Public-Key-Pins HTTP Header is a response header that is used to associate a specific cryptographic public key with a specific web server in order to reduce the risk of MITM attacks with forged certificates. A manipulator-in-the-middle attack (MitM) is when someone is in the middle of communication between two systems. For example, a Wi-Fi router is vulnerable to being hacked into. There are still some browsers that don’t support it, though. Instead, make use of the Expect-CT and Certificate Transparency headers. Using an open platform, Certificate Transparency aims to guard against and keep track of certificates uncountable. In order to avoid the misuse of a site’s certificate from going unreported, the Expect-CT header allows sites to opt into reporting and/or enforcement of Certificate Transparency standards. There are multiple values for using the Public-Keys-Pins HTTP Header. The values for using the Public-Keys-Pins HTTP Header are “pin-sha256=”pin-value”, “max-age = expire-time”, “includeSubDomains”, “includeSubDomains”. An example of the Public-Keys-Pins HTTP Header is written below.
Public-Key-Pins: pin-sha256 = "cUPcTAZWKaASuYWhhneY3oBAkE3h2+soZS7sWs=";
pin-sha256 = "M8YztCzM3olS5P4ohyBNf6lHjmjAiKhrGPQE=";
max-age = 51000;
The Public-Key-Pins HTTP Header Response Header is seen above. The Public-Keys-Pins HTTP Header Syntax, Directives, and Uses examples will be processed.
What is a Public-Key-Pins HTTP Header?
The Public-Key-Pins HTTP Header response header is used to link a specific cryptographic public key to a specific web server in order to reduce the risk of MITM attacks with forged certificates. However, it is no longer supported and has been removed from modern browsers. Instead, use the Certificate Transparency and Expect-CT headers.
What is the Syntax of the Public-Key-Pins HTTP Header?
The Public-Key-Pins HTTP Header uses multiple values in its syntax. The syntax for using the Public-Key-Pins HTTP Header is written below.
What are the Directives of Public-Key-Pins HTTP Header?
The Public-Keys-Pins HTTP Header has multiple directives. The directives used for the Public-Keys-Pins HTTP Header are listed below.
The quoted string is the Subject Public Key Information (SPKI) fingerprint in Base64 format. Multiple pins are able to be specified for different public keys. In the future, some browsers support hashing algorithms other than SHA-256.
The amount of time, in seconds, that the browser should remember that this site only is accessed by using one of the defined keys.
If the optional parameter for Public-Key-Pins HTTP Header is specified, this rule applies to all subdomains of the site.
Pin validation failures are reported to the given URL if the optional parameter is specified. An example directive for using the Public-Keys-Pin HTTP Header is written below.
How to use a Public-Key-Pins HTTP Header?
The Public-Key-Pins HTTP Header response header is used to associate a specific cryptographic public key with a specific web server to reduce the danger of MITM attacks with fake certificates. However, it is no longer supported and has been removed from newer browsers. Instead, use the Certificate Transparency and Expect-CT headers.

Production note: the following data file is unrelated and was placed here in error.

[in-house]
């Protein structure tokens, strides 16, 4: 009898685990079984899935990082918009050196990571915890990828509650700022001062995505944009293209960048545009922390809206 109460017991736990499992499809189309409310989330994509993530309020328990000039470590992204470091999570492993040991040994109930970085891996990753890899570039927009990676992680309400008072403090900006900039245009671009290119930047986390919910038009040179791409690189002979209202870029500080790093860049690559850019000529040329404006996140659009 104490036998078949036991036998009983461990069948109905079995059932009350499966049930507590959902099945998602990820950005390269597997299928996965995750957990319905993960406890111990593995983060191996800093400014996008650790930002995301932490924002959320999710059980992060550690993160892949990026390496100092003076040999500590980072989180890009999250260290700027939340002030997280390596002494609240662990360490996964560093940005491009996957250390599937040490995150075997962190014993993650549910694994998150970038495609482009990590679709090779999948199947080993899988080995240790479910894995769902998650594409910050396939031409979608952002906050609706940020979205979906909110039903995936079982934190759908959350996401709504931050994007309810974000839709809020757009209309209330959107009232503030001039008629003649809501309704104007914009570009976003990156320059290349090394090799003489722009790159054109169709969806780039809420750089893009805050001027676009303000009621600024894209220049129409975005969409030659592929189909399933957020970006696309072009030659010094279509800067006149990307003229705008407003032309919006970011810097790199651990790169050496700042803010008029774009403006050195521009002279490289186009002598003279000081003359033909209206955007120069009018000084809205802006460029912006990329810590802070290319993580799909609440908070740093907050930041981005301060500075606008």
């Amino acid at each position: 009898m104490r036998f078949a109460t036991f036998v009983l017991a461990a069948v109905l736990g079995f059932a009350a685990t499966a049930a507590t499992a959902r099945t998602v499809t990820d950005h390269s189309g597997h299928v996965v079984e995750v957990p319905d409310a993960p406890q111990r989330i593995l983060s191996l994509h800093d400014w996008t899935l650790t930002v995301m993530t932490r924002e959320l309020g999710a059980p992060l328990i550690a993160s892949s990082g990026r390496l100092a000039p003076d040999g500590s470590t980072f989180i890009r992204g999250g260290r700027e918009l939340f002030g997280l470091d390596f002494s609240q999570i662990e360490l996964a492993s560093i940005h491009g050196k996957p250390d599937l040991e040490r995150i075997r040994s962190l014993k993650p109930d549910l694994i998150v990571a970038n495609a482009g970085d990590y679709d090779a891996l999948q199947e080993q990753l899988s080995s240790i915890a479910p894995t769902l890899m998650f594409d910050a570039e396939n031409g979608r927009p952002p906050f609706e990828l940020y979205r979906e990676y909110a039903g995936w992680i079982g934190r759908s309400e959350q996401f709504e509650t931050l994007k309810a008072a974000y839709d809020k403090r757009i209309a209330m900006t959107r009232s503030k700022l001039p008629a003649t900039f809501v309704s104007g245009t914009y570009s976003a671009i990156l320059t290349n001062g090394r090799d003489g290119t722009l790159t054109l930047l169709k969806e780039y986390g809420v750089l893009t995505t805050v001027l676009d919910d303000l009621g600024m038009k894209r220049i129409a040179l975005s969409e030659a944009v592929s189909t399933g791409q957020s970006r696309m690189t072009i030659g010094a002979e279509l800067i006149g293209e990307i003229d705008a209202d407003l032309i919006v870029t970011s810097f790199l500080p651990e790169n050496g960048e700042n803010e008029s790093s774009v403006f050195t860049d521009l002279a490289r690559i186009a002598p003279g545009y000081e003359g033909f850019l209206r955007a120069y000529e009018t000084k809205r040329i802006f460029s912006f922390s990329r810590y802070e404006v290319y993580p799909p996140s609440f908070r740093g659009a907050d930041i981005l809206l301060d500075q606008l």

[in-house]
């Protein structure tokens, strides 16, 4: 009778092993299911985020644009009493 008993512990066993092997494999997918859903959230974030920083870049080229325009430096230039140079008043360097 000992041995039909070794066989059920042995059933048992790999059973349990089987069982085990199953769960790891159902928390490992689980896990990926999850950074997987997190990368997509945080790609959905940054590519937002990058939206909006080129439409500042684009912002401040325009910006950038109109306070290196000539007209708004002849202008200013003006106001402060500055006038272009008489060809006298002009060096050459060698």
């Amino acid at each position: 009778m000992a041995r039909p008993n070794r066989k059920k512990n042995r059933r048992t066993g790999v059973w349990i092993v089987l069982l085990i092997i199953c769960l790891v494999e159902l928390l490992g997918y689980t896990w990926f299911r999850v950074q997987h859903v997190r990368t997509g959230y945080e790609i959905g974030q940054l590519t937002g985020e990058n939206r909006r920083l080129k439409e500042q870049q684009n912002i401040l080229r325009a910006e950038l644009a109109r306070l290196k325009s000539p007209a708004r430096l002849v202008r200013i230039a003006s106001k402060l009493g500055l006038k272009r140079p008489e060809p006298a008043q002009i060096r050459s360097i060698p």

Examples of Public-Key-Pins HTTP Header Use
The user should write the server’s public key that is used in production when the user writes pin-sha256=”cUPcTAZWKaASuYWhhneDttWpY3oBAkE3h2+soZS7sWs=”. The backup key is also pinned by the second pin declaration pin-sha256=”M8HztCzM3elUxkcjR2S5P4hhyBNf6lHkmjAHKhpGPWE=”. max-age=5184000 instructs the client to keep the information for two months, which the IETF RFC considers to be a reasonable time limit. The included SubDomains declaration indicates that the key pinning is valid for all subdomains. Lastly, report-uri=”https://www.example.org/hpkp-report” specifies where pin validation failures should be reported.
pin-sha256 = "cUPcTAZWKaASuYWhhneY3oBAkE3h2+soZS7sWs=";
pin-sha256 = "M8HztCzM3elS5P4hhyBNf6lHkmjAHKhpGPWE=";
max-age = 51000;
report-uri = "https://www.geeksforgeeks.org/hpkp-report"
What is the Specification Document for Public-Key-Pins HTTP Header?
There is only one specification document for the Public-Key Pins HTTP Header, which is RFC 7469. RFC 7469 Public Key Pinning Extension for HTTP Section 2.1 mentions the Public-Key-Pins HTTP Header with the Public-Key-Pins-Report Only as a header field and informs its uses. Additionally, the article discusses the Public-Key-Pins HTTP Header’s definition, usage, and examples.
What is the type of Public-Key-Pins HTTP Header?
The HTTP Public-Key-Pins is a response header type that is used to associate a specific cryptographic public key with a specific web server in order to reduce the risk of MITM attacks using forged certificates.
What are the similar HTTP Headers to the Public-Key-Pins HTTP Header?
There are other similar HTTP to the Public-Key-Pins HTTP Header. An example is listed below.
- Public-Key-Pins-Report-Only: The HTTP Public-Key-Pins-Report-Only response header was used to send reports of pinning violations to the specified report-URI, but unlike Public-Key-Pins, it still allows browsers to connect to the server if the pinning is violated. The Public-Key-Pins HTTP and the Public-Key-Pins-Report-Only HTTP Header are both response headers.
- Except-CT HTTP Header: The Expect-CT header allows sites to opt into Certificate Transparency reporting and/or enforcement, preventing the usage of missed issued certificates for that site from going unnoticed. The Public-Key-Pins HTTP Header enforces Certificate Transparency requirements similar to the Except-CT Header.
Which Browsers Support Public-Key-Pins HTTP Header?
There is no compatible browser for the Public-Key-Pins HTTP Header, including Google Chrome, Firefox, and Microsoft Edge.